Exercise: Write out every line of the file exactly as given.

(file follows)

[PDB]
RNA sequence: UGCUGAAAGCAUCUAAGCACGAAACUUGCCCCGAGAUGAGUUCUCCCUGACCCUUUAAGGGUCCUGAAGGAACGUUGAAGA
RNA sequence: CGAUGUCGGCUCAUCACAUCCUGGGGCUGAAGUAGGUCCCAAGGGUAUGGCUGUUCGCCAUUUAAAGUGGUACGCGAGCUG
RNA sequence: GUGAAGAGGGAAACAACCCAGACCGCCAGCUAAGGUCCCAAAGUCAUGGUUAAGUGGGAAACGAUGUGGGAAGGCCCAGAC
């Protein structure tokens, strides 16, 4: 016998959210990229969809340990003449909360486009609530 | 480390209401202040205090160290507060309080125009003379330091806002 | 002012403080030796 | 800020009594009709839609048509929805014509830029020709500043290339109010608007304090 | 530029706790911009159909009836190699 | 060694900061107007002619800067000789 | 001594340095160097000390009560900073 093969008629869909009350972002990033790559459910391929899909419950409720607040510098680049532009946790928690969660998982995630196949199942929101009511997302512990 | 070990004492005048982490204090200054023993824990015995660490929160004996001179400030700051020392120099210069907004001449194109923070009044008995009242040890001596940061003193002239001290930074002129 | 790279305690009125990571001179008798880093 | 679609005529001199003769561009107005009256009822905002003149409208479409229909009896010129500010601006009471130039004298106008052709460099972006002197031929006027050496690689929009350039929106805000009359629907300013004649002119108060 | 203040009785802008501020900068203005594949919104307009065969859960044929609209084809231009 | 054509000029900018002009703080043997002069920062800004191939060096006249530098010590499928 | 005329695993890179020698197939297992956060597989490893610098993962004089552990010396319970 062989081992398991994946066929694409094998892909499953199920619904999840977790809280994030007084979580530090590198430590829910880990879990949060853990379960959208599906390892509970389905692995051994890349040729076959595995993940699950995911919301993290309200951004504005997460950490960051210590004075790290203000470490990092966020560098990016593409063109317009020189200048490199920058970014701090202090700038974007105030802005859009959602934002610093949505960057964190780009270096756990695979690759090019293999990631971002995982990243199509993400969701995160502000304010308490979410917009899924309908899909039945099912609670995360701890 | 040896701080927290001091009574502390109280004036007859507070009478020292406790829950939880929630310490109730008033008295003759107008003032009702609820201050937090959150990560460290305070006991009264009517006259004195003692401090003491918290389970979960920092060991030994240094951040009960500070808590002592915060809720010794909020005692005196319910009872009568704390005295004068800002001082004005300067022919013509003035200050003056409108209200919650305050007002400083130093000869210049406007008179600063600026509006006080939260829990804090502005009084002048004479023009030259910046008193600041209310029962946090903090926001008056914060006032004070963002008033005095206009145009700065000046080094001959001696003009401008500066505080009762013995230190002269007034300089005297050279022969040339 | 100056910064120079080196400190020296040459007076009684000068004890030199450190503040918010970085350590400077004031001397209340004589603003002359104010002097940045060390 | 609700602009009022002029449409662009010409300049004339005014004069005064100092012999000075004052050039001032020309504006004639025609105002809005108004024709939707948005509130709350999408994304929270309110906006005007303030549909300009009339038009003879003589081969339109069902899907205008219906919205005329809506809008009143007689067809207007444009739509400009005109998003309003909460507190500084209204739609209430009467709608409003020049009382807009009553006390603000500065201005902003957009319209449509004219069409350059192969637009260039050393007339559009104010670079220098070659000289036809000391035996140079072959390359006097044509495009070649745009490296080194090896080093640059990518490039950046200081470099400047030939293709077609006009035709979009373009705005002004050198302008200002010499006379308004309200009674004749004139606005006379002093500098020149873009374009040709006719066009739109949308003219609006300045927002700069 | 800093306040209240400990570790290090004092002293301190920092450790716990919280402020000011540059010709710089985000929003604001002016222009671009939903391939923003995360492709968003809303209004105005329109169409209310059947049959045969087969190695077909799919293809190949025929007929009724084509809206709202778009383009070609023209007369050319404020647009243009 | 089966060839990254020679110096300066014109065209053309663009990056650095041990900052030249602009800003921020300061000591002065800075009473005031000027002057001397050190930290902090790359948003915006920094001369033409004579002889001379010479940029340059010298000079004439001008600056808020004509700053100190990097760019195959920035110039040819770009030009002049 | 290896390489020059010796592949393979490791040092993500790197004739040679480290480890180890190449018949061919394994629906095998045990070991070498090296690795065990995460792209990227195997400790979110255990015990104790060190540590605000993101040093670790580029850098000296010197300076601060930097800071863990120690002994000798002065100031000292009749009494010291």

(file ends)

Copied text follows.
[PDB]
RNA sequence: UGCUGAAAGCAUCUAAGCACGAAACUUGCCCCGAGAUGAGUUCUCCCUGACCCUUUAAGGGUCCUGAAGGAACGUUGAAGA
RNA sequence: CGAUGUCGGCUCAUCACAUCCUGGGGCUGAAGUAGGUCCCAAGGGUAUGGCUGUUCGCCAUUUAAAGUGGUACGCGAGCUG
RNA sequence: GUGAAGAGGGAAACAACCCAGACCGCCAGCUAAGGUCCCAAAGUCAUGGUUAAGUGGGAAACGAUGUGGGAAGGCCCAGAC
């Protein structure tokens, strides 16, 4: 016998959210990229969809340990003449909360486009609530 | 480390209401202040205090160290507060309080125009003379330091806002 | 002012403080030796 | 800020009594009709839609048509929805014509830029020709500043290339109010608007304090 | 530029706790911009159909009836190699 | 060694900061107007002619800067000789 | 001594340095160097000390009560900073 093969008629869909009350972002990033790559459910391929899909419950409720607040510098680049532009946790928690969660998982995630196949199942929101009511997302512990 | 070990004492005048982490204090200054023993824990015995660490929160004996001179400030700051020392120099210069907004001449194109923070009044008995009242040890001596940061003193002239001290930074002129 | 790279305690009125990571001179008798880093 | 679609005529001199003769561009107005009256009822905002003149409208479409229909009896010129500010601006009471130039004298106008052709460099972006002197031929006027050496690689929009350039929106805000009359629907300013004649002119108060 | 203040009785802008501020900068203005594949919104307009065969859960044929609209084809231009 | 054509000029900018002009703080043997002069920062800004191939060096006249530098010590499928 | 005329695993890179020698197939297992956060597989490893610098993962004089552990010396319970 062989081992398991994946066929694409094998892909499953199920619904999840977790809280994030007084979580530090590198430590829910880990879990949060853990379960959208599906390892509970389905692995051994890349040729076959595995993940699950995911919301993290309200951004504005997460950490960051210590004075790290203000470490990092966020560098990016593409063109317009020189200048490199920058970014701090202090700038974007105030802005859009959602934002610093949505960057964190780009270096756990695979690759090019293999990631971002995982990243199509993400969701995160502000304010308490979410917009899924309908899909039945099912609670995360701890 | 040896701080927290001091009574502390109280004036007859507070009478020292406790829950939880929630310490109730008033008295003759107008003032009702609820201050937090959150990560460290305070006991009264009517006259004195003692401090003491918290389970979960920092060991030994240094951040009960500070808590002592915060809720010794909020005692005196319910009872009568704390005295004068800002001082004005300067022919013509003035200050003056409108209200919650305050007002400083130093000869210049406007008179600063600026509006006080939260829990804090502005009084002048004479023009030259910046008193600041209310029962946090903090926001008056914060006032004070963002008033005095206009145009700065000046080094001959001696003009401008500066505080009762013995230190002269007034300089005297050279022969040339 | 100056910064120079080196400190020296040459007076009684000068004890030199450190503040918010970085350590400077004031001397209340004589603003002359104010002097940045060390 | 609700602009009022002029449409662009010409300049004339005014004069005064100092012999000075004052050039001032020309504006004639025609105002809005108004024709939707948005509130709350999408994304929270309110906006005007303030549909300009009339038009003879003589081969339109069902899907205008219906919205005329809506809008009143007689067809207007444009739509400009005109998003309003909460507190500084209204739609209430009467709608409003020049009382807009009553006390603000500065201005902003957009319209449509004219069409350059192969637009260039050393007339559009104010670079220098070659000289036809000391035996140079072959390359006097044509495009070649745009490296080194090896080093640059990518490039950046200081470099400047030939293709077609006009035709979009373009705005002004050198302008200002010499006379308004309200009674004749004139606005006379002093500098020149873009374009040709006719066009739109949308003219609006300045927002700069 | 800093306040209240400990570790290090004092002293301190920092450790716990919280402020000011540059010709710089985000929003604001002016222009671009939903391939923003995360492709968003809303209004105005329109169409209310059947049959045969087969190695077909799919293809190949025929007929009724084509809206709202778009383009070609023209007369050319404020647009243009 | 089966060839990254020679110096300066014109065209053309663009990056650095041990900052030249602009800003921020300061000591002065800075009473005031000027002057001397050190930290902090790359948003915006920094001369033409004579002889001379010479940029340059010298000079004439001008600056808020004509700053100190990097760019195959920035110039040819770009030009002049 | 290896390489020059010796592949393979490791040092993500790197004739040679480290480890180890190449018949061919394994629906095998045990070991070498090296690795065990995460792209990227195997400790979110255990015990104790060190540590605000993101040093670790580029850098000296010197300076601060930097800071863990120690002994000798002065100031000292009749009494010291």